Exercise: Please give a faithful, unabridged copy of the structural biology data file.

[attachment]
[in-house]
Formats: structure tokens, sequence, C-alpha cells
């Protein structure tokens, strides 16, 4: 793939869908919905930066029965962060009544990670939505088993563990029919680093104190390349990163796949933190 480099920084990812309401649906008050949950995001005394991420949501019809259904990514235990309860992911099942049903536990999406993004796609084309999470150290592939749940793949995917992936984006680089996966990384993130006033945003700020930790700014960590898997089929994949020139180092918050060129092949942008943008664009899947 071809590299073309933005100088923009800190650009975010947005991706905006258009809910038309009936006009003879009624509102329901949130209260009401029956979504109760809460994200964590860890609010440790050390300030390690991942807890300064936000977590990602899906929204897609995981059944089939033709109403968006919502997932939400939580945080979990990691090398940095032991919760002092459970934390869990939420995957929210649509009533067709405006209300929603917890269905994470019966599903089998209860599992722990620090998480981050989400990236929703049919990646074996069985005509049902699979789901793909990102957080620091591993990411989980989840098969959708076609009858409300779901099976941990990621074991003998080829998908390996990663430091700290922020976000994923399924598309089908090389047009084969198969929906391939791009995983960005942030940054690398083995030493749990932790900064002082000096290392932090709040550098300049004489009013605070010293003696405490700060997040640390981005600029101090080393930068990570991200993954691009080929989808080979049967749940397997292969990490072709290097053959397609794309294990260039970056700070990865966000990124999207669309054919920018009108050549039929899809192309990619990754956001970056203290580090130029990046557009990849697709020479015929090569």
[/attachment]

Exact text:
[in-house]
Formats: structure tokens, sequence, C-alpha cells
């Protein structure tokens, strides 16, 4: 793939869908919905930066029965962060009544990670939505088993563990029919680093104190390349990163796949933190 480099920084990812309401649906008050949950995001005394991420949501019809259904990514235990309860992911099942049903536990999406993004796609084309999470150290592939749940793949995917992936984006680089996966990384993130006033945003700020930790700014960590898997089929994949020139180092918050060129092949942008943008664009899947 071809590299073309933005100088923009800190650009975010947005991706905006258009809910038309009936006009003879009624509102329901949130209260009401029956979504109760809460994200964590860890609010440790050390300030390690991942807890300064936000977590990602899906929204897609995981059944089939033709109403968006919502997932939400939580945080979990990691090398940095032991919760002092459970934390869990939420995957929210649509009533067709405006209300929603917890269905994470019966599903089998209860599992722990620090998480981050989400990236929703049919990646074996069985005509049902699979789901793909990102957080620091591993990411989980989840098969959708076609009858409300779901099976941990990621074991003998080829998908390996990663430091700290922020976000994923399924598309089908090389047009084969198969929906391939791009995983960005942030940054690398083995030493749990932790900064002082000096290392932090709040550098300049004489009013605070010293003696405490700060997040640390981005600029101090080393930068990570991200993954691009080929989808080979049967749940397997292969990490072709290097053959397609794309294990260039970056700070990865966000990124999207669309054919920018009108050549039929899809192309990619990754956001970056203290580090130029990046557009990849697709020479015929090569």